“INTO THE WOODS”, or be careful what you wish for Reply

Review by Danny Gaisin
Three decades ago, Stephen Sondheim wrote the music and lyrics to an imagined Fairy tale that incorporated Grimm’s “Little Red Riding Hood”; ‘Rapunzel’; Jack & his Beanstalk plus Cinderella (The Disney version, not the opera). Readers may recall that Sondheim is not one of this scribe’s favourite composers. I find his works repetitious and boring, sort of like Gordon Lightfoot. Think Sweeney Todd where not one but two songs are composed of repeating “Johanna” over & over. Then, there’s his West Side Lyrics to ‘Maria, Maria, ad infinitum. His music & prose default carries throughout ‘Into The Woods’… and for a long three & 1/4 hours!

The cast of “INTO THE WOODS”


“South Pacific ”, a 3-hr R&R opportunity on Bali Ha’i Reply

Review by Danny Gaisin
            “We’ve got sunlight on the sand and moonlight on the sea,
We’ve got mangoes & bananas you can pick right off a tree.
We’ve got volleyball & ping pong and a lot of dandy games;

But what don’t we got -we ain’t got Dames!”
Even without a brilliant accompanying composition, such poetry has a musical lilt as well as meter, rhyme, and timbre. Coupled with Richard Rogers’ amazing score, Hammerstein II’s lyrics are a perfect blend.
This dynamic duo paired in 1943 with ‘Oklahoma’ and followed bi-annually with ‘State Fair’; “Carousel” and then in 1949 adapted Michener’s ‘Tales of the South Pacific’ into “SOUTH PACIFIC”.

Some of the inhabitants of an island near”‘BALI HA’I”


Me and my Girl” a great SHAW date opportunity Reply

Review by Danny  & Terry Gaisin
                        Noel Gay’s “ME AND MY GIRL” may be dated and certainly not the most (With some exceptions) musically memorable. But given its creative re-writing; imaginative directing and extremely talented cast- this is sure-fire entertainment. The SHAW Festival’s rendering, given the somewhat popular premise, has made a unique take on the story seem almost contemporary.  Granted, British snobbery and rigid caste systems are supposedly passé; wealth and prestige still resonates with us unwashed masses. The concept of a lower class individual wanting or having to elevate levels is nothing new. G.B.S. incorporated it in his Pygmalion, and NATURALLY the original Pygmalion utilizes the idea.

Photo by David Cooper

 Therriault & Frank dancing ‘formally’, rather than “Lambeth Walking”


“HMS Pinafore” – all the ‘♫Whys & Wherefores ♫’ 1

Review by Danny & Terry Gaisin

The first time we saw Gilbert & Sullivan’s 1881 operetta ‘HMS PINAFORE’, it was presented by a community theatre group that considered the lyrics remedial for folks with some speech challenges, and certainly singing was more fun than reciting tongue-twisters! The play has a strong but subtle message and denigrates ingrained British snobbism and oligarchic political attainment (think today’s White House). Stratford’s Lezlie Wade meticulously underscores the play’s comedic bent with impacting visual images; a creative and functional set, plus acute physical activity. Her choreographic utilization of the set’s two curved staircases will remind older individuals of the Busby Berkeley routines from the late fifties.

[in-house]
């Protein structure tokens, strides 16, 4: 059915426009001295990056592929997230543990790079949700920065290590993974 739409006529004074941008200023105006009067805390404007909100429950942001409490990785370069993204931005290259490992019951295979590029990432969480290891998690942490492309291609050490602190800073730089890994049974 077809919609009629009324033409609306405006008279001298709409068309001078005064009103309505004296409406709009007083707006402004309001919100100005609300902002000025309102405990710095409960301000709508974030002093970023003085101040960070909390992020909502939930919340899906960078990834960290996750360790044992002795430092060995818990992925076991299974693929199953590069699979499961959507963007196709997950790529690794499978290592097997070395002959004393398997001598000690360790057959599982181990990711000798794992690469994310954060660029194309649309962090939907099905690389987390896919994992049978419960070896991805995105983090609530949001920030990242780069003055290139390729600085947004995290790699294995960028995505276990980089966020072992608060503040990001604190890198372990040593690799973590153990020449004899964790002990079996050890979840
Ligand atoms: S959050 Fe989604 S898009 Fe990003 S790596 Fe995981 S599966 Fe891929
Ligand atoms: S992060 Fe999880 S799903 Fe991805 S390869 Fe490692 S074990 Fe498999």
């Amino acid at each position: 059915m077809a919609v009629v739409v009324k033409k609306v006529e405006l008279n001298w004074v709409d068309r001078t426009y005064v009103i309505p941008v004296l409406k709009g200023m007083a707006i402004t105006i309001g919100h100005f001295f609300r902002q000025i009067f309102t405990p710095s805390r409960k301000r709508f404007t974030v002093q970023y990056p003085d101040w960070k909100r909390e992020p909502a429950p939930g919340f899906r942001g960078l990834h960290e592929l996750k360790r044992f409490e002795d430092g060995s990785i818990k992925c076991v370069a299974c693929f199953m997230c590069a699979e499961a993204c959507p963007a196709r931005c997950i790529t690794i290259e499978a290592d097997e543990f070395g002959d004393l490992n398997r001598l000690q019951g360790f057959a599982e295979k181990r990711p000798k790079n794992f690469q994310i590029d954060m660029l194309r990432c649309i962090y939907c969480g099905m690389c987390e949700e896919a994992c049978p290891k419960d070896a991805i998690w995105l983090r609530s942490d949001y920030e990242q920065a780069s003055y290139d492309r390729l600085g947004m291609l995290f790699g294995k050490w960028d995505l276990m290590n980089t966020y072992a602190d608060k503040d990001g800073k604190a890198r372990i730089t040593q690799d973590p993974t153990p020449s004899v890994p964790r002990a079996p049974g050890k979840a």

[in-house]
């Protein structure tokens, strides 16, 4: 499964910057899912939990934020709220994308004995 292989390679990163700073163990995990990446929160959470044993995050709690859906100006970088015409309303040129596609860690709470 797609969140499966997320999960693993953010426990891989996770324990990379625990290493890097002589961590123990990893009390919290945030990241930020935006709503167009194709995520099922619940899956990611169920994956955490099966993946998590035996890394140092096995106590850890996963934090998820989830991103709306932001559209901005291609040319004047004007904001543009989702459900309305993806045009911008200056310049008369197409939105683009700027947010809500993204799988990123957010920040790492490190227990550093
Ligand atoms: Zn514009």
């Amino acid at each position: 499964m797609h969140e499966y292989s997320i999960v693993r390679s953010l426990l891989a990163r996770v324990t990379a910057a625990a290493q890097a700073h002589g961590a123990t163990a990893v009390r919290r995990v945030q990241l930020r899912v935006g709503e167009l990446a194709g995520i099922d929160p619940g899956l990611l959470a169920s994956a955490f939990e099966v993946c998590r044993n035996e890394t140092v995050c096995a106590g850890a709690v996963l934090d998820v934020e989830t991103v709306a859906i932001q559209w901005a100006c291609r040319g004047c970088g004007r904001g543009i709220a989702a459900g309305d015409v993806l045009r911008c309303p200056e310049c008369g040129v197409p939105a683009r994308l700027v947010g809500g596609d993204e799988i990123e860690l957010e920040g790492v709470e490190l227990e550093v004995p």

Admiral Laurie Murdoch chastising Captain Steve Ross before the crew & all those sisters/cousins/aunts!


“♫GUYS & DOLLS ♪” an almost perfect Stratford musical Reply

Review by Danny Gaisin

Frank Loesser’s interpretation of a couple of Damon Runyon short stories has become a Broadway standard. Every song of the show’s twenty is not only memorable but sing-able even out of context. Under Donna Feore’s direction & her choreography; “♫ it’s better than even money ” that folks will remember it fondly for years to come…we certainly will and I’ve lost count of the times we’ve seen it.
The two plots deal first with a hustler, his illegal crap game, and his long-suffering showgirl fiancée. The other story is about a gambler and a Salvation Army-type naif. The support characters are just that –  Characters!
All  our published Stratford photos by Cylla von Tiedemann

Steve Ross ‘nicely-nicely’ exhorting the gamblers to “sit down, SIT DOWN, they’re rocking the Boat”


“Androcles”- Some Aesop, a lot of GBS, & SHAW’s version. 1

Review by Danny Gaisin

Theatre attendance for a critic is supposed to be work, i.e. a chore, an obligation and a duty. Watching SHAW’s director Tim Carroll put his own slant on the 1600-year-old fable is such fun that the concept of being ‘work’ never enters the equation. From the pre-opening intercourse between audience and performers this is eponymous farce and except for two moments of serious didactic dialogue, sniggers chortles & full giggles are the Courthouse Theatre atmosphere. The action takes place on the thrust stage, but commentary; opinion and interaction are all solicited from the spectators. The action actually goes right up into the aisles.

Jeff Irving restraining Michael Therriault while Patrick Galligan and the others watch